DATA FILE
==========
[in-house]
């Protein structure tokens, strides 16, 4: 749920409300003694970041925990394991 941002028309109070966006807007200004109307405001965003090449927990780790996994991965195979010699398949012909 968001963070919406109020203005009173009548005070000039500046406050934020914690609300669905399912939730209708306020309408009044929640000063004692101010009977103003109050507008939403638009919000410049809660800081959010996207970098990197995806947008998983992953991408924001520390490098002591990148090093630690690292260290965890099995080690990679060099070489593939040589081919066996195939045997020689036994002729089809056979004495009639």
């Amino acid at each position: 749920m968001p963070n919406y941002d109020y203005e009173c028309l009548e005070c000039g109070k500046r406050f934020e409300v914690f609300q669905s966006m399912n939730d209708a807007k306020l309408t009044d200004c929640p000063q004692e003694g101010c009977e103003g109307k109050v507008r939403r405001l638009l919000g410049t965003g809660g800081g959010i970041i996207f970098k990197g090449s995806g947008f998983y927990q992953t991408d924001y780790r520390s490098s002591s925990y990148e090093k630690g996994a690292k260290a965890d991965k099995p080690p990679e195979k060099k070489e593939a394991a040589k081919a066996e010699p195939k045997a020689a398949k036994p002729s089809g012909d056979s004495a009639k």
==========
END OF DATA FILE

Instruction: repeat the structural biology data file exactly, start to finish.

[in-house]
């Protein structure tokens, strides 16, 4: 749920409300003694970041925990394991 941002028309109070966006807007200004109307405001965003090449927990780790996994991965195979010699398949012909 968001963070919406109020203005009173009548005070000039500046406050934020914690609300669905399912939730209708306020309408009044929640000063004692101010009977103003109050507008939403638009919000410049809660800081959010996207970098990197995806947008998983992953991408924001520390490098002591990148090093630690690292260290965890099995080690990679060099070489593939040589081919066996195939045997020689036994002729089809056979004495009639």
């Amino acid at each position: 749920m968001p963070n919406y941002d109020y203005e009173c028309l009548e005070c000039g109070k500046r406050f934020e409300v914690f609300q669905s966006m399912n939730d209708a807007k306020l309408t009044d200004c929640p000063q004692e003694g101010c009977e103003g109307k109050v507008r939403r405001l638009l919000g410049t965003g809660g800081g959010i970041i996207f970098k990197g090449s995806g947008f998983y927990q992953t991408d924001y780790r520390s490098s002591s925990y990148e090093k630690g996994a690292k260290a965890d991965k099995p080690p990679e195979k060099k070489e593939a394991a040589k081919a066996e010699p195939k045997a020689a398949k036994p002729s089809g012909d056979s004495a009639k």